"Christmas puddings were made of meat, oatmeal and spices. However, cooking this combination meant that if would fall to bits once it was ready to serve. The Tudors got over this by wrapping the mixture in the gut of a pig and cooking it in a sausage shape. It was then served by slices being carved from it and being served.......with the boar's head !!

"It was also the fashion in Tudor times for mince pies to be shaped like a crib. This creche curiosity was a mince pie baked in the shape of the manger to hold a figure of the Child. The pie was then eaten on Christmas. The rule of Oliver Cromwell in the mid 17C ended this practice (at least temporarily) as it was seen as bordering on blasphemy."  

However, the tradition persisted. One later diarist wrote, "Grandmother always excelled herself at the Christmas dinner. First, there was a hot mutton pie, with oyster patties, then a huge goose, one which had gobbled up many a tit-bit to hasten its own demise, with attendant vegetables. Ending up with a lemon pudding, plum porridge, junket, apple fritters. And should there be any room, a mince pie, baked in the old-fashioned coffin-shaped crust (learnt of her mother) to represent the cratch or manger in which the Holy Child was laid." 

"1587 is the first recorded date we have of brussel sprouts being used in cooking."

In Saxon times the original form of the word Wassail was was hail, (be whole) & as a greeting meaning: "be in good health.". In 12C, it became  a toast, you replied: drink hail, or "drink good health".  The toast originated with the Danes, & by the 12C the Normans thought it to be one of the most popular sayings of Britain.  The word Wassail later was used for the punch drink related to the toast.  The punch which was usually spiced ale or a form of mulled wine made throughout the Christmas season & especially for Christmas Eve or Twelfth Night. In the west of Britain the good health of the apple trees was toasted on Twelfth Night. The luck of next year's crop of cider apples was wished. Bread soaked in cider was put into the branches of trees to keep evil spirits away. Ritual songs were sung.  Some report that at the bottom of some Wassail bowls was a crust of bread, that particular drink was offered to the most important person in the room & then passed around. This was the origin of a ‘toast’ which survives to this day as part of the drinking ritual. 

Another punch-like brew was known as Lambswool which was made from roasted apples, beer, nutmeg, ginger & sugar.  The name came from the froth on the top. It was offered to the most important person in the household first, who would drink from the bowl and pass it on. This would not seem odd to the Tudors as drinking from a communal bowl was normal practice.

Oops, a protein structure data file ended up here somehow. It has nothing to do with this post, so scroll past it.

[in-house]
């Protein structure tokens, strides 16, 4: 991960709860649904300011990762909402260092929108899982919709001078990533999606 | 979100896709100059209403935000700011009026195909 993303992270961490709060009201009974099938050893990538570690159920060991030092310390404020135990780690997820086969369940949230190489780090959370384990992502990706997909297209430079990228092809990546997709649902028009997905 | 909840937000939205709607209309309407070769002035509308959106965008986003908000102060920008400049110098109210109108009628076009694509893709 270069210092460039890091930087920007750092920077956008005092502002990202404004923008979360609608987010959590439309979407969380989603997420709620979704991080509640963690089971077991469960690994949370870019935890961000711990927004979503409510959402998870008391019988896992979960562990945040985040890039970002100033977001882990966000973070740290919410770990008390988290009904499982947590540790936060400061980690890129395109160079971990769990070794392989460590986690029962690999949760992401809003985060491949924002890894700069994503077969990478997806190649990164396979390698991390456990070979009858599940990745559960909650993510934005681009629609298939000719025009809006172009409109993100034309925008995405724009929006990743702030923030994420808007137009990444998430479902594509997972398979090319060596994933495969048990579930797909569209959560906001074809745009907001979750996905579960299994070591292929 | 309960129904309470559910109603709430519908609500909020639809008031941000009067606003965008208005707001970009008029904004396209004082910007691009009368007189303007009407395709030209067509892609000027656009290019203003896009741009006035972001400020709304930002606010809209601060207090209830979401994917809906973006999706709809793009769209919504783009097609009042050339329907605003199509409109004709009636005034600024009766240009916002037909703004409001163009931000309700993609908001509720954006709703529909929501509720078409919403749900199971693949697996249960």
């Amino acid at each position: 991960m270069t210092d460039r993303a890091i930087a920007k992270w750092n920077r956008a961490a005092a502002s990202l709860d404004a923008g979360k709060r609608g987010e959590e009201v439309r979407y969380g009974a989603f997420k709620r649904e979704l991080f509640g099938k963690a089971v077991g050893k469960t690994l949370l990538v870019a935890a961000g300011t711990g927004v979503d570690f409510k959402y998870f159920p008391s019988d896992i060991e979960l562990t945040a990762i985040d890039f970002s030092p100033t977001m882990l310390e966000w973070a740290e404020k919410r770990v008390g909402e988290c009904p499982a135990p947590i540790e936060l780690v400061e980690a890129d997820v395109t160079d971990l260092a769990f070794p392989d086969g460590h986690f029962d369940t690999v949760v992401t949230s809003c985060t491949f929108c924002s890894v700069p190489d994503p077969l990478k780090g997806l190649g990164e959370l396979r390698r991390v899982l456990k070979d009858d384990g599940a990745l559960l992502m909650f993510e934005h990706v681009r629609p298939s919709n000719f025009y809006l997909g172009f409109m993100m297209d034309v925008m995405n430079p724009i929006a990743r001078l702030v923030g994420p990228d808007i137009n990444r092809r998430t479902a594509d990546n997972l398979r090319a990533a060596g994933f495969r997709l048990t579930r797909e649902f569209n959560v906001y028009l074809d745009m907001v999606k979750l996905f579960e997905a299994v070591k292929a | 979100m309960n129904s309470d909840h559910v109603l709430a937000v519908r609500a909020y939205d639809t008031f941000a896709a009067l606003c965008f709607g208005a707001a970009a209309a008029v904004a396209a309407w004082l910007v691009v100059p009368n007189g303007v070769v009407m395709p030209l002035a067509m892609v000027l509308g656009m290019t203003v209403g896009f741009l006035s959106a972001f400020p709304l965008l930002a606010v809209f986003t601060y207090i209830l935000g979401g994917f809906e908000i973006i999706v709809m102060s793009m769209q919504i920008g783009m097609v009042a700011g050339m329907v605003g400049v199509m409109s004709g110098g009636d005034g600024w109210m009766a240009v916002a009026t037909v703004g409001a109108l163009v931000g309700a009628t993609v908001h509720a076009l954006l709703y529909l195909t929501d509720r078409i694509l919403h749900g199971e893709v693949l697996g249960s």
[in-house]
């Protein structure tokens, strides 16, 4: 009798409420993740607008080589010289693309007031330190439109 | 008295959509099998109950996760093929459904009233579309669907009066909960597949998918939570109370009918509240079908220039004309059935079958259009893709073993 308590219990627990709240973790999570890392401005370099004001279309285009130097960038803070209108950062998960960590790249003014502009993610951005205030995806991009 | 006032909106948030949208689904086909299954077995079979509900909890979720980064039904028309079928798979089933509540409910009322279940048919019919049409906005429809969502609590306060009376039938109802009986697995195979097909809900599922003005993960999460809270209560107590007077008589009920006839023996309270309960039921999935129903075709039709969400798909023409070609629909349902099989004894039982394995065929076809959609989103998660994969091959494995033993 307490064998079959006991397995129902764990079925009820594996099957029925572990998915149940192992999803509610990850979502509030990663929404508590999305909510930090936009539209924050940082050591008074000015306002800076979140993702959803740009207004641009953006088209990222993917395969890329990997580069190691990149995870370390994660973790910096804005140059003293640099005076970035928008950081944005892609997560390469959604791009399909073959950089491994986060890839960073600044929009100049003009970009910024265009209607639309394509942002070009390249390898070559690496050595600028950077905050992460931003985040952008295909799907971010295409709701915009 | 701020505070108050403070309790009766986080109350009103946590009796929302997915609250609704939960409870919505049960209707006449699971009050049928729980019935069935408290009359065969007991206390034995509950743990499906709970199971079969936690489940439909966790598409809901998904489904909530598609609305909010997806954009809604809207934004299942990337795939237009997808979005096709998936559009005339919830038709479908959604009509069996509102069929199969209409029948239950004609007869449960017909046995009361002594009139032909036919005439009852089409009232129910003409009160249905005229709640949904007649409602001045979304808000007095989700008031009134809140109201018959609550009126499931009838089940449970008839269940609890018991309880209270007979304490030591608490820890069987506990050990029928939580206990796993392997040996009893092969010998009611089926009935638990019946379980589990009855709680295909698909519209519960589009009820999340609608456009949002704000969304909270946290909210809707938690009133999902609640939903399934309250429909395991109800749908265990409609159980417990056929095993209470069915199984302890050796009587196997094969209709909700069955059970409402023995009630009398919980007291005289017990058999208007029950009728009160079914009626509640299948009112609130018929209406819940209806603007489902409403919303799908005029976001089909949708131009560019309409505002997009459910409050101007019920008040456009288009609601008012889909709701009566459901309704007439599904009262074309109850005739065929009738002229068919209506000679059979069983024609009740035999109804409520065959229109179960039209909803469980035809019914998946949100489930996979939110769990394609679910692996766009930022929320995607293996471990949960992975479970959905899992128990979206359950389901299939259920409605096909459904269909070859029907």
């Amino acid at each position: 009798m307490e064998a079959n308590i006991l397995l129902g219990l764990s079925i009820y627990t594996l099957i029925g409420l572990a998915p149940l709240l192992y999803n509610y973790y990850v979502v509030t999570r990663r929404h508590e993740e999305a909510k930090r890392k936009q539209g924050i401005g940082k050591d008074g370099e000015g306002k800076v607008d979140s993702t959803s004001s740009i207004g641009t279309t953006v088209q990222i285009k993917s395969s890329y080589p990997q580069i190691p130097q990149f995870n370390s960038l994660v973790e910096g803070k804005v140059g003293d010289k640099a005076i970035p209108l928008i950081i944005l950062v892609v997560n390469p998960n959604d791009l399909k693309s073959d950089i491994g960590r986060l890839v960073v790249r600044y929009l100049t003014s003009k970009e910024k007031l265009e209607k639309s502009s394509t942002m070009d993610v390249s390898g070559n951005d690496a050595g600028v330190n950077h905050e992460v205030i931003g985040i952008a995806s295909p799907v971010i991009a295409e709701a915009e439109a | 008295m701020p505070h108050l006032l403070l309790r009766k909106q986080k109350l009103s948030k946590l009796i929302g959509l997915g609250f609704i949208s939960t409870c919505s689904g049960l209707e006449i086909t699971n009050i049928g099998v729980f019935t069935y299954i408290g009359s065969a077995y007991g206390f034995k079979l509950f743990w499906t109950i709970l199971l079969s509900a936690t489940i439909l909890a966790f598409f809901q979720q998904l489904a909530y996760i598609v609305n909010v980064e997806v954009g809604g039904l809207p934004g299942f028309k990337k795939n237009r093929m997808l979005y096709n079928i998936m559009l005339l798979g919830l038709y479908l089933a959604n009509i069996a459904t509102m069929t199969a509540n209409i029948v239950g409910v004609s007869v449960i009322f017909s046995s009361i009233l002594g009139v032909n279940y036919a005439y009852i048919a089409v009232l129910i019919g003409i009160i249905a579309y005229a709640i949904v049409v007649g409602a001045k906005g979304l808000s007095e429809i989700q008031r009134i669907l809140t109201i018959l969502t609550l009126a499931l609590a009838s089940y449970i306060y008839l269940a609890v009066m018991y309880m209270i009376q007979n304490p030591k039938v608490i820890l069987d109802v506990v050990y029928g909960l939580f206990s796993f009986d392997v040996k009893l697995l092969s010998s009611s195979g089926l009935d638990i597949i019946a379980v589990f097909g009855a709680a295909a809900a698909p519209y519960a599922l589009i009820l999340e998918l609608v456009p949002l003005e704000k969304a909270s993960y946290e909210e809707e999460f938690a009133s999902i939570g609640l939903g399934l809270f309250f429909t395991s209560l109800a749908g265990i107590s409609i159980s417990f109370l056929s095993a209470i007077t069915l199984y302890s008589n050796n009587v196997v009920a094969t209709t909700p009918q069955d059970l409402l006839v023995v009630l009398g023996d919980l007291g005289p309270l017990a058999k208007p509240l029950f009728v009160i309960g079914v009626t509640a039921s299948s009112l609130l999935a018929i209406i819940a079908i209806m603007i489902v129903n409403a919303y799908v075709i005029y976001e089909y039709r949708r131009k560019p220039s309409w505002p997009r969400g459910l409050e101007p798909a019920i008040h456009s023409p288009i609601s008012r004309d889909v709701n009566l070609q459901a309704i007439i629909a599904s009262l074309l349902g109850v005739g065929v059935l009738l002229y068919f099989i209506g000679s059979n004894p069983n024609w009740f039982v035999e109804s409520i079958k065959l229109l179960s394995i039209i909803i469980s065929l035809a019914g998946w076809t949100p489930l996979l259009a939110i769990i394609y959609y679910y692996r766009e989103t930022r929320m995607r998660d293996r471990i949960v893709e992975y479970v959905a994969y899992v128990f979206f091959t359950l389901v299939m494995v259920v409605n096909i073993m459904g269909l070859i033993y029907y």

Reportedly, some Tudors also had their Family Coat of Arms made from salads which accompanied the meal. Twelfth cake was a fruitcake eaten on twelfth night. It had a dried bean or coin hidden inside – you became the ‘King’ or ‘Queen’ for the evening and host/hostess for the nights entertainments if you were fortunate enough to find this object. The Tudor banquets were very lavish affairs – as many as 24 courses were included. 

Food at Tudor Banquets

The Taste of Medieval Food 
By Analida Braeger

the taste of medieval food
When speaking of medieval foods, most people think of one or two things: drab, tasteless foods, or the historically inaccurate meals served at medieval reenactments where patrons eat sans utensils while watching some sort of entertaining reenactment. Both conceptions couldn’t be further from the truth.  For starters, medieval foods were anything but drab and tasteless. The tables of the well-to-do were a constant display of numerous dishes, heavily spiced and often presented in visually exciting ways. 
Although utensils were not all that common, knives were widely used. Hosts were not required to provide knives for their guests, so guests brought their own. These knives were quite different from the dinner table knives of today. Medieval knives served two purposes: eating & fighting. Yes they had a pointed tip! Spoons were used to a certain extent & forks seldom, but they did make the occasional appearance at the dinner table. The notion that utensils were completely absent from the medieval dinner table is erroneous because among the aristocracy manners and cleanliness were de riguer.

The belief that medieval diners were akin to savages ripping apart meat with their teeth or bare hands, could not be more inaccurate. Dining customs were carefully observed and followed during medieval times. At the banquet table your station in life dictated where you got to sit. Washing was required and mandated either at a washing station in or near the banquet hall.